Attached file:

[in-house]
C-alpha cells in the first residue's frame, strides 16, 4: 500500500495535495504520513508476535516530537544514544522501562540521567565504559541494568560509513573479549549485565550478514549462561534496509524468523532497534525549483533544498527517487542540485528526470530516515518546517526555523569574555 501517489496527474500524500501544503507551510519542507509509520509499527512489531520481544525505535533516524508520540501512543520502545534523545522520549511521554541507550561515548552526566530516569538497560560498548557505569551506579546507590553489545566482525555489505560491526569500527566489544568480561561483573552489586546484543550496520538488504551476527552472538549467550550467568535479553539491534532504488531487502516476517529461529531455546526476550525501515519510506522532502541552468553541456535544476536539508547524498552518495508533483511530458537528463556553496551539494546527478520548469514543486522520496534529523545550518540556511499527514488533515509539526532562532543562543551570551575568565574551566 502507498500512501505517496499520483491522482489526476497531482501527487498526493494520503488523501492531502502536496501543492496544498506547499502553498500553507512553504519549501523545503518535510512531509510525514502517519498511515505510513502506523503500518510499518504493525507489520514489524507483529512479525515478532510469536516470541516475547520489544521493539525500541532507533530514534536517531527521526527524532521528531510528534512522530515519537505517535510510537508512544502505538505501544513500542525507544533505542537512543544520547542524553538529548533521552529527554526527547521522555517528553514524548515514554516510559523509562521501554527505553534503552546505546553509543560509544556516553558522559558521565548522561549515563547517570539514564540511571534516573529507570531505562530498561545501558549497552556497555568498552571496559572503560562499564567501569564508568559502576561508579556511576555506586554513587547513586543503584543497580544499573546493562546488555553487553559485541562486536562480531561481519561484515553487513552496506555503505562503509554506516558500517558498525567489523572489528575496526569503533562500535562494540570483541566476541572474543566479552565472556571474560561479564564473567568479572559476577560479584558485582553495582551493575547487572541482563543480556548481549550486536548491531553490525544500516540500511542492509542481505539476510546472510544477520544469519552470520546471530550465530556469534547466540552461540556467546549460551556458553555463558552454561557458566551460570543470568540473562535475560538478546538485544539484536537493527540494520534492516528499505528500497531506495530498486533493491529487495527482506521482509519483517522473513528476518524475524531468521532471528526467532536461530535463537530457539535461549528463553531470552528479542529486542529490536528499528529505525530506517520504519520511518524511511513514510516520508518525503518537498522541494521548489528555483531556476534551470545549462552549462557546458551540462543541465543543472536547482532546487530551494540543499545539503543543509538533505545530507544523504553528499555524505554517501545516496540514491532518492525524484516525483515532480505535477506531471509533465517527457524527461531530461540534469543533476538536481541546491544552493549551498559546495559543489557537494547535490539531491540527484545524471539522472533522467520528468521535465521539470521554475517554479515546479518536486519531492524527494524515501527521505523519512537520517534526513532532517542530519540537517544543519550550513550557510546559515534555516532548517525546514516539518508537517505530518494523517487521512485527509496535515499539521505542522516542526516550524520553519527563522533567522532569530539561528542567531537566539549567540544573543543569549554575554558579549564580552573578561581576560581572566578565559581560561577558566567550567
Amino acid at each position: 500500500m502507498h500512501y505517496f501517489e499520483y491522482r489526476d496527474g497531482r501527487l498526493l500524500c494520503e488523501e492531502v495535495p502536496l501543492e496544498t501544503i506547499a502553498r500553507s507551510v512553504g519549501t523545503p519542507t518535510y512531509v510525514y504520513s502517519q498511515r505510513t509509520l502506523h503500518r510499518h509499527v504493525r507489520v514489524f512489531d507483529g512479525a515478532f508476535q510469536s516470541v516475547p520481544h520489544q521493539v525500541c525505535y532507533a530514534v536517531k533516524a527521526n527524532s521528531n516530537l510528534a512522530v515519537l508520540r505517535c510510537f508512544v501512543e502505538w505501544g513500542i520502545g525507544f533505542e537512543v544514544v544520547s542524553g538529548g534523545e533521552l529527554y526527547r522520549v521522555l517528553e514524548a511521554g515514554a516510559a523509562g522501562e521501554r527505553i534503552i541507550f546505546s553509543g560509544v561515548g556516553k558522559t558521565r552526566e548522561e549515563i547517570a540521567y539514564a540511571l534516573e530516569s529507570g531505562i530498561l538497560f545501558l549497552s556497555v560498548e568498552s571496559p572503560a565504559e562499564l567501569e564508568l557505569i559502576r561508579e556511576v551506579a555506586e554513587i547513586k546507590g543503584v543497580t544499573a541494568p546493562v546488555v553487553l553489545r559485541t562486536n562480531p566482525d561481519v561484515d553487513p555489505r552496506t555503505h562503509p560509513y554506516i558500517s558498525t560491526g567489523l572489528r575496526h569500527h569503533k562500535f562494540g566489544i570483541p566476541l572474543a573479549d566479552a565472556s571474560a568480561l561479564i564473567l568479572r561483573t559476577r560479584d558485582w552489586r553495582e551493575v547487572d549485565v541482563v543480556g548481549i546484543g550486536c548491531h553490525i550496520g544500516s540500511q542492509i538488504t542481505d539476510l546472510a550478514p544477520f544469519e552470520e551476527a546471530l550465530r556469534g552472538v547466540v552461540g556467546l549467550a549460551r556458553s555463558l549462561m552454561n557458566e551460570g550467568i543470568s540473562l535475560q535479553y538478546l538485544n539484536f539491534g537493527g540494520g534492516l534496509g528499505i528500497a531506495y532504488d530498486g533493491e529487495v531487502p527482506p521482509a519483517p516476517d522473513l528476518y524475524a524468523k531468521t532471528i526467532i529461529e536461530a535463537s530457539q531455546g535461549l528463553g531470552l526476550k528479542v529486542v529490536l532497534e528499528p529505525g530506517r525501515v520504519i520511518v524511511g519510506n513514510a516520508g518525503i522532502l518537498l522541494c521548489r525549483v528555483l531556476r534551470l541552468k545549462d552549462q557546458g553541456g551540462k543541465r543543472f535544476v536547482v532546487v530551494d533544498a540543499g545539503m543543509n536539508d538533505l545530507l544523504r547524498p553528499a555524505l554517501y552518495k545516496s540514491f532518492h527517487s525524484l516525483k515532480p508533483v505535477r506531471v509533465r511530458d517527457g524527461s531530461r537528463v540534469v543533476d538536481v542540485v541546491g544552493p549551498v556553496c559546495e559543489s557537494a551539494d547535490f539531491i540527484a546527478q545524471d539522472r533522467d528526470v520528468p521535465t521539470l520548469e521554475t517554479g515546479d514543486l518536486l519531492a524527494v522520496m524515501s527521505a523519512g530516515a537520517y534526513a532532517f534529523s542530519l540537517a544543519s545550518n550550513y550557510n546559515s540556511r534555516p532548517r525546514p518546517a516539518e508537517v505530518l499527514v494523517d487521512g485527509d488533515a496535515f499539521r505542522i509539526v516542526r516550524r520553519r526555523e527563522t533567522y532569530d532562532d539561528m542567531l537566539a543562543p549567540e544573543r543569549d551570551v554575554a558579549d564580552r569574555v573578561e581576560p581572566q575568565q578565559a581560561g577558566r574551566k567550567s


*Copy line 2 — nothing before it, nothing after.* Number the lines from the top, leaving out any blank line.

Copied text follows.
C-alpha cells in the first residue's frame, strides 16, 4: 500500500495535495504520513508476535516530537544514544522501562540521567565504559541494568560509513573479549549485565550478514549462561534496509524468523532497534525549483533544498527517487542540485528526470530516515518546517526555523569574555 501517489496527474500524500501544503507551510519542507509509520509499527512489531520481544525505535533516524508520540501512543520502545534523545522520549511521554541507550561515548552526566530516569538497560560498548557505569551506579546507590553489545566482525555489505560491526569500527566489544568480561561483573552489586546484543550496520538488504551476527552472538549467550550467568535479553539491534532504488531487502516476517529461529531455546526476550525501515519510506522532502541552468553541456535544476536539508547524498552518495508533483511530458537528463556553496551539494546527478520548469514543486522520496534529523545550518540556511499527514488533515509539526532562532543562543551570551575568565574551566 502507498500512501505517496499520483491522482489526476497531482501527487498526493494520503488523501492531502502536496501543492496544498506547499502553498500553507512553504519549501523545503518535510512531509510525514502517519498511515505510513502506523503500518510499518504493525507489520514489524507483529512479525515478532510469536516470541516475547520489544521493539525500541532507533530514534536517531527521526527524532521528531510528534512522530515519537505517535510510537508512544502505538505501544513500542525507544533505542537512543544520547542524553538529548533521552529527554526527547521522555517528553514524548515514554516510559523509562521501554527505553534503552546505546553509543560509544556516553558522559558521565548522561549515563547517570539514564540511571534516573529507570531505562530498561545501558549497552556497555568498552571496559572503560562499564567501569564508568559502576561508579556511576555506586554513587547513586543503584543497580544499573546493562546488555553487553559485541562486536562480531561481519561484515553487513552496506555503505562503509554506516558500517558498525567489523572489528575496526569503533562500535562494540570483541566476541572474543566479552565472556571474560561479564564473567568479572559476577560479584558485582553495582551493575547487572541482563543480556548481549550486536548491531553490525544500516540500511542492509542481505539476510546472510544477520544469519552470520546471530550465530556469534547466540552461540556467546549460551556458553555463558552454561557458566551460570543470568540473562535475560538478546538485544539484536537493527540494520534492516528499505528500497531506495530498486533493491529487495527482506521482509519483517522473513528476518524475524531468521532471528526467532536461530535463537530457539535461549528463553531470552528479542529486542529490536528499528529505525530506517520504519520511518524511511513514510516520508518525503518537498522541494521548489528555483531556476534551470545549462552549462557546458551540462543541465543543472536547482532546487530551494540543499545539503543543509538533505545530507544523504553528499555524505554517501545516496540514491532518492525524484516525483515532480505535477506531471509533465517527457524527461531530461540534469543533476538536481541546491544552493549551498559546495559543489557537494547535490539531491540527484545524471539522472533522467520528468521535465521539470521554475517554479515546479518536486519531492524527494524515501527521505523519512537520517534526513532532517542530519540537517544543519550550513550557510546559515534555516532548517525546514516539518508537517505530518494523517487521512485527509496535515499539521505542522516542526516550524520553519527563522533567522532569530539561528542567531537566539549567540544573543543569549554575554558579549564580552573578561581576560581572566578565559581560561577558566567550567